Cambridge
Ontario

Conservative

Gary Goodyear Minister of State (Science and Technology) (Federal Economic Development Agency for Southern Ontario)

Mr. Speaker, it is interesting that not very long ago the member was telling us we were spending the money too fast. Now he is telling us we are spending it too slowly.

We have an application process in for $40 million. We are in negotiations for the balance of $60 million. We are taking our time. We are doing our due diligence. We are respecting taxpayers. These are going to be good projects.

The member can wait a little while longer. We will make the announcements.

Economic Development
Oral Questions

2:50 p.m.

Liberal

Frank Valeriote Guelph, ON

Mr. Speaker, it has also been over two months since the Prime Minister announced the so-called headquarters for the FedDev Ontario agency in Kitchener. Yet its staff offers no guidance to applicants other than directing them to a call centre in Toronto, which only offers information from the website, no advice, and we are told in briefings that it is costing a staggering $28 million for staff and office space.

FedDev applications are crucial to the livelihood of southern Ontario businesses. Should $28 million not provide more help to businesses than just directing them to a website?

Economic Development
Oral Questions

2:55 p.m.

Cambridge
Ontario

Conservative

Gary Goodyear Minister of State (Science and Technology) (Federal Economic Development Agency for Southern Ontario)

Mr. Speaker, our staff are up and running, working 24/7. The member continues to phone them and actually bother them during the good work they are doing.

We have now almost 100 applications in, almost $200 million in asks. We have over 100 employees staffed up and trained. We have offices in Kitchener, Peterborough, Stratford, Toronto and Ottawa. The member has no idea what he is talking about.

Royal Canadian Mounted Police
Oral Questions

2:55 p.m.

NDP

Irene Mathyssen London—Fanshawe, ON

Mr. Speaker, RCMP figures show that the number of officers on disability for stress has skyrocketed over the last decade, from 10 in 1999 to 162 last year. Officers say that this is a direct result of staff shortages, heavy workloads and lack of support in the field.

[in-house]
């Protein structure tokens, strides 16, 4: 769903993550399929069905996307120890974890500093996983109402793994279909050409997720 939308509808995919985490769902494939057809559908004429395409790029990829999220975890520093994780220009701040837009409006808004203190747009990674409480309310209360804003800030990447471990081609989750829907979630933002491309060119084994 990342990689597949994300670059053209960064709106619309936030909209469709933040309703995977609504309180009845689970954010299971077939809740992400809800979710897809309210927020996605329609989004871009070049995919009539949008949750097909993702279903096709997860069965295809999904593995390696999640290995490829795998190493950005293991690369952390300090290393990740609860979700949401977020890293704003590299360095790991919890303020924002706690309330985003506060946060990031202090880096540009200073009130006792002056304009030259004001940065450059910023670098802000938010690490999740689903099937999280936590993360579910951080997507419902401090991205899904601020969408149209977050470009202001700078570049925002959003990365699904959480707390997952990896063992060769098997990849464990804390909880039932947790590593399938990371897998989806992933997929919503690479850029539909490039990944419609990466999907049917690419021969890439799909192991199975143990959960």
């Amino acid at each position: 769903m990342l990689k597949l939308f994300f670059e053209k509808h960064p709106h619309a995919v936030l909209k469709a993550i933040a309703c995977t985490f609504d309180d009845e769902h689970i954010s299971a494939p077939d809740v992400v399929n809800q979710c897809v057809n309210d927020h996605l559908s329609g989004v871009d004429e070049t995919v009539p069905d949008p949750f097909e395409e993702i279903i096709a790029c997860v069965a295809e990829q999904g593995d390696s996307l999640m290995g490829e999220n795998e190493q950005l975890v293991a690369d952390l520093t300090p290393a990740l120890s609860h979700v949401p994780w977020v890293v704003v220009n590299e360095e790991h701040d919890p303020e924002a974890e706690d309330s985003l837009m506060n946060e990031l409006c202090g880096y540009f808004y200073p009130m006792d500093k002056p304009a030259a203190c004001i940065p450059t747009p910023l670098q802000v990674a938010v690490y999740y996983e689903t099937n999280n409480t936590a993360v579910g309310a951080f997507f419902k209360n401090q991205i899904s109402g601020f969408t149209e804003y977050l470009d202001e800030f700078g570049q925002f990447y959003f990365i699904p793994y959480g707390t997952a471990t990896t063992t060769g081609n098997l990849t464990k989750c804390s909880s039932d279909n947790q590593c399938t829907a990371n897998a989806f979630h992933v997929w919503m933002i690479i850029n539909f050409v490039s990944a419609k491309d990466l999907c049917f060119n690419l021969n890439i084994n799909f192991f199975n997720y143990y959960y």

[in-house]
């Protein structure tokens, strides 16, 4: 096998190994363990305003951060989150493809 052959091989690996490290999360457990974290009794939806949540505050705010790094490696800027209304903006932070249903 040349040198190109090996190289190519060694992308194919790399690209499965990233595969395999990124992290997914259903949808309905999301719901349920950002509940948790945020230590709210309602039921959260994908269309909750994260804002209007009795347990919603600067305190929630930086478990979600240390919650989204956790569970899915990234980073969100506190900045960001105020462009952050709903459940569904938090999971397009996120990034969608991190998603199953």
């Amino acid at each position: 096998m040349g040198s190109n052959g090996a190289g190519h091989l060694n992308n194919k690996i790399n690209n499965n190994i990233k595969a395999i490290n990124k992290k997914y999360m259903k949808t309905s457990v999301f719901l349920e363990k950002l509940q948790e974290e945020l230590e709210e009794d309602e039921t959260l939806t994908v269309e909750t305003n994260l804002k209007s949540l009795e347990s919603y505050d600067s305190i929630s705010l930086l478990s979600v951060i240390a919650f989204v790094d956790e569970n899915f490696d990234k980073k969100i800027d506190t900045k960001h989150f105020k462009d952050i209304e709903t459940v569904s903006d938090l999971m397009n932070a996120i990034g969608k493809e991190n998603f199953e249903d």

It is not surprising. The government has broken its agreement to officers on pay increases, fighting their request to unionize and failed to deliver the 2,500 new officers it promised.

The minister likes to talk tough on crime, but why will he not support police on the front lines?

Royal Canadian Mounted Police
Oral Questions

2:55 p.m.

Provencher
Manitoba

Conservative

Vic Toews President of the Treasury Board

Mr. Speaker, our government supports hard-working men and women in law enforcement. That member and others have consistently voted against measures that would assist the RCMP and other police forces in the country to get the job done.

We in fact are working very hard to ensure that law enforcement not only has the legal support and legislative support, but that it has the appropriate resources in place.

Status of Women
Oral Questions

2:55 p.m.

NDP

Irene Mathyssen London—Fanshawe, ON

Mr. Speaker, the Auditor General has raised concerns about the fact that the Privy Council Office, the Department of Finance and Treasury Board will not commit to using gender-based policy analysis. This goes beyond unacceptable. It contravenes our international commitments.

These three central government agencies advise the cabinet daily. They are compelled to play a significant role in enforcing gender equality. The refusal to commit to gender-based analysis is a sleight to all Canadian women and results in policy that is brutally unrepresentative.

Will the Prime Minister commit to implementing the use of gender-based analysis in the government's central agencies?

Status of Women
Oral Questions

2:55 p.m.

Simcoe—Grey
Ontario

Conservative

Helena Guergis Minister of State (Status of Women)

Mr. Speaker, when we became the government, there was absolutely no directive in place whatsoever for gender-based analysis to be done within the challenge agencies.

When we came in, immediately in 2006 in the budget tax measures we started gender-based analysis and continue to do so. Treasury Board submissions in 2007, also now under the leadership of this government, required evidence of gender-based analysis. In 2008 we put a requirement in place that all memoranda of the cabinet would require evidence of gender-based analysis.

We have acted. That is leadership. The member is wrong.